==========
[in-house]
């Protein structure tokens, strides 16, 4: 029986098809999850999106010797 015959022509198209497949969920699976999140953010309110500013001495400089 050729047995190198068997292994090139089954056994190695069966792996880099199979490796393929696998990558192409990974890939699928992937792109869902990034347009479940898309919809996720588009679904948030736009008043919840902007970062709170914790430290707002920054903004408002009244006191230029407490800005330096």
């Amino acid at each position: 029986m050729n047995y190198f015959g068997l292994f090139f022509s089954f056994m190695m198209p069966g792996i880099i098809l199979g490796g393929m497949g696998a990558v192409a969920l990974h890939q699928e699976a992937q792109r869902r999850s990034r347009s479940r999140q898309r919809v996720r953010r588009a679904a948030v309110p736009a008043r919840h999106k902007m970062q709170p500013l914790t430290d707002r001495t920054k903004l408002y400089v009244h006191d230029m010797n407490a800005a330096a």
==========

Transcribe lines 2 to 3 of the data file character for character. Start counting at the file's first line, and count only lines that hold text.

């Protein structure tokens, strides 16, 4: 029986098809999850999106010797 015959022509198209497949969920699976999140953010309110500013001495400089 050729047995190198068997292994090139089954056994190695069966792996880099199979490796393929696998990558192409990974890939699928992937792109869902990034347009479940898309919809996720588009679904948030736009008043919840902007970062709170914790430290707002920054903004408002009244006191230029407490800005330096």
């Amino acid at each position: 029986m050729n047995y190198f015959g068997l292994f090139f022509s089954f056994m190695m198209p069966g792996i880099i098809l199979g490796g393929m497949g696998a990558v192409a969920l990974h890939q699928e699976a992937q792109r869902r999850s990034r347009s479940r999140q898309r919809v996720r953010r588009a679904a948030v309110p736009a008043r919840h999106k902007m970062q709170p500013l914790t430290d707002r001495t920054k903004l408002y400089v009244h006191d230029m010797n407490a800005a330096a």